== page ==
I'm not really the best person to answer this, but since you didn't get a more serious answer yet, I'll take a crack at it. I wouldn't trust the standard CPU monitor statistics as being a true indication of overall system load. They are really only intended as a rough indicator of how hard your computer is working, and are likely not measuring the same thing in the same way. What you really have to address is two different things. 1) Real time performance. Do you need this? If you do, you must keep in mind that it can be possible to design an OS for better *average* performance by sacrificing real time characteristics. If you need real time performance (and this often comes up unexpectedly with test equipment), then any considerations of average performance are moot. Windows NT is definitely not real time; some versions of Linux may be better in this regards. It is also possible to make the computer "feel" faster to an interactive user by giving tasks associated with user interaction higher priority, while temporarily starving background or less visible tasks of CPU time. A more responsive design may be better for say CAD work, while a more consistent design may be better for test equipment. 2) Average performance. If you can tolerate significant fluctuations in system response, then a system might be able to give better average throughput even if it is subject to greater short term fluctuation. Given the above, the best method I am aware of is to load down the system with your actual real application, and measure the performance externally. You may need to artificially increase the load to get a measurable response. For example, you could modify your application to perform a task multiple times, and then measure the time required to complete it. Alternatively, if the hardware is suitable you could measure the time to complete one test (or even specific parts of the test) accurately and precisely. For example, in a complex application which I worked on a while ago, I hooked up an oscilliscope to a digital output card and measured the time to complete each part of the test. I turned on a spare output as a flag to tell me when a particular part of the test began and ended. I previously measured the extra time setting the output took, and subtracted this from the results. I had some very difficult cycle time targets to meet, and so needed detailed reliable benchmarks to direct my optimisation efforts. Sophisticated software development systems have code profilers which can do this automatically, but I'm not aware of one for Labview. A profiler itself can also disrupt critical timing, especially if your program has to react to outside events. This means that profiler results need to be taken with a grain of salt. I would suggest considering the oscilliscope method. A bit of genuine data is worth a thousand speculations or opinions. If you decide to test your system using any of the above ideas, I think quite a few of us would like to hear the results. It would also be very interesting to hear about any measured differences in reliability (crashing or hanging up) if you can find some way to test that. With test equipment (I assume this is what you are building), reliability is far more important than small differences in speed. What I found particularly interesting though, is that you ported your Labview application from Windows NT directly to Linux without any problems. This is very impressive and interesting in its own right. I can see where there may be situations where someone wants to be able to develop or modify a Labview program on their desktop computer, which has Windows NT (because of corporate standards or other special software), while using Linux on the final target machine (which may be in service and so not available for development work). I'm not an expert on Windows or Linux, but I hope the preceding has been of some help. ********************** Michael Griffin London, Ont. Canada [email protected] **********************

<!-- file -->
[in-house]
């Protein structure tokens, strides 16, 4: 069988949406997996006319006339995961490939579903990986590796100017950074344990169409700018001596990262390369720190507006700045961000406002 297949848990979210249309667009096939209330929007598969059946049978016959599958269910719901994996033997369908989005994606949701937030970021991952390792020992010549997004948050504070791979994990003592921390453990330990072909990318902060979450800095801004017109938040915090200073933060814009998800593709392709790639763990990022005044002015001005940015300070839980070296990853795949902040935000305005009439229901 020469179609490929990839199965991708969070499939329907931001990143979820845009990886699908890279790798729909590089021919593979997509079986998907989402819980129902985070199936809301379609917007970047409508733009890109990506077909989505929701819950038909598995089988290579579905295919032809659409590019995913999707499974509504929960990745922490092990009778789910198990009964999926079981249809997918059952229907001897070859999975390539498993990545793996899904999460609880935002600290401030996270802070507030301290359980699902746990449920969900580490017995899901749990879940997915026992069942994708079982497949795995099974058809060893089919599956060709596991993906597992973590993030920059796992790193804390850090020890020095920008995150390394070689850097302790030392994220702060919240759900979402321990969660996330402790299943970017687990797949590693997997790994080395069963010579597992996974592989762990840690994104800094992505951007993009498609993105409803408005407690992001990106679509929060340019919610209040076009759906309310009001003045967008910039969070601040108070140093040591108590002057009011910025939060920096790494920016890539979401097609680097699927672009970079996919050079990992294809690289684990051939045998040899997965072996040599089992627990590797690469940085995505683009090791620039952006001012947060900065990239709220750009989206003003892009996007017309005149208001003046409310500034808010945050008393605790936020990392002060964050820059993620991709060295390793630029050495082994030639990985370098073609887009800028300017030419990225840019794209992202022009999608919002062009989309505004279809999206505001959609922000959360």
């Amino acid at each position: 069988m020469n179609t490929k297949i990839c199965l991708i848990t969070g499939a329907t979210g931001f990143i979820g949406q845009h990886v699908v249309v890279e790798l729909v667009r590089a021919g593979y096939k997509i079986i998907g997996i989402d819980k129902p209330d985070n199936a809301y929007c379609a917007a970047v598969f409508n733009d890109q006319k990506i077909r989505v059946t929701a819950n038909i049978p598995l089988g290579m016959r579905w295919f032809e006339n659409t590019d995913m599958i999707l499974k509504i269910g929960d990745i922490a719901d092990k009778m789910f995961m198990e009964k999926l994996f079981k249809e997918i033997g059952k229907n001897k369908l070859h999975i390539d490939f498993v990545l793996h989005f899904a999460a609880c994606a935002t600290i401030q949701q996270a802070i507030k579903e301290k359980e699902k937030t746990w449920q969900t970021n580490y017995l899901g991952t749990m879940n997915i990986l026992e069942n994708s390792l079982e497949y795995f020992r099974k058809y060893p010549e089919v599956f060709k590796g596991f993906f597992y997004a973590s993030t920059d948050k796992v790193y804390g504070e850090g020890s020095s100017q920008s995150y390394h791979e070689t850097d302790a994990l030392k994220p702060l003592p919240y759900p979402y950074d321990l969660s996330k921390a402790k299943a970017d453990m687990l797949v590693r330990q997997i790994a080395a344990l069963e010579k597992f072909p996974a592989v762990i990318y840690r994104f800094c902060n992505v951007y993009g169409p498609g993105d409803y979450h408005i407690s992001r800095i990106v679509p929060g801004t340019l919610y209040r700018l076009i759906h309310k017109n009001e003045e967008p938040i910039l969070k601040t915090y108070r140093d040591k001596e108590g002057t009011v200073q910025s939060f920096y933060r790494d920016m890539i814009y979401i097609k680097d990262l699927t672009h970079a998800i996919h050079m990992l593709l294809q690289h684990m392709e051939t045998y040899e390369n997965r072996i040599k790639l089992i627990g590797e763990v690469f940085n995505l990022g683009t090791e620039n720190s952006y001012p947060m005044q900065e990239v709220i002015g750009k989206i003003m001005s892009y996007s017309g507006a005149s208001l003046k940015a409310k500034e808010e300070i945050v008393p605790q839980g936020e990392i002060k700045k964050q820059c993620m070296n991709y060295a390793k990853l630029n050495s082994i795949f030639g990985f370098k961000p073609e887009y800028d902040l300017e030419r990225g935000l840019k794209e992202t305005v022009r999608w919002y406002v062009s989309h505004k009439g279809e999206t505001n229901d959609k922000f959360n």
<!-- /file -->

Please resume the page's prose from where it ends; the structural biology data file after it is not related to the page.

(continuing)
Curt Wuollet

Now if we could just get some of the automation vendors to port their tools, I'm sure they would be pleased with the results and it would solve a lot of resource conflict and serial comm problems. Think of how many of those show up on the list as well as other windowisms that reflect poorly on the vendor and raise support costs. Just a thought. cww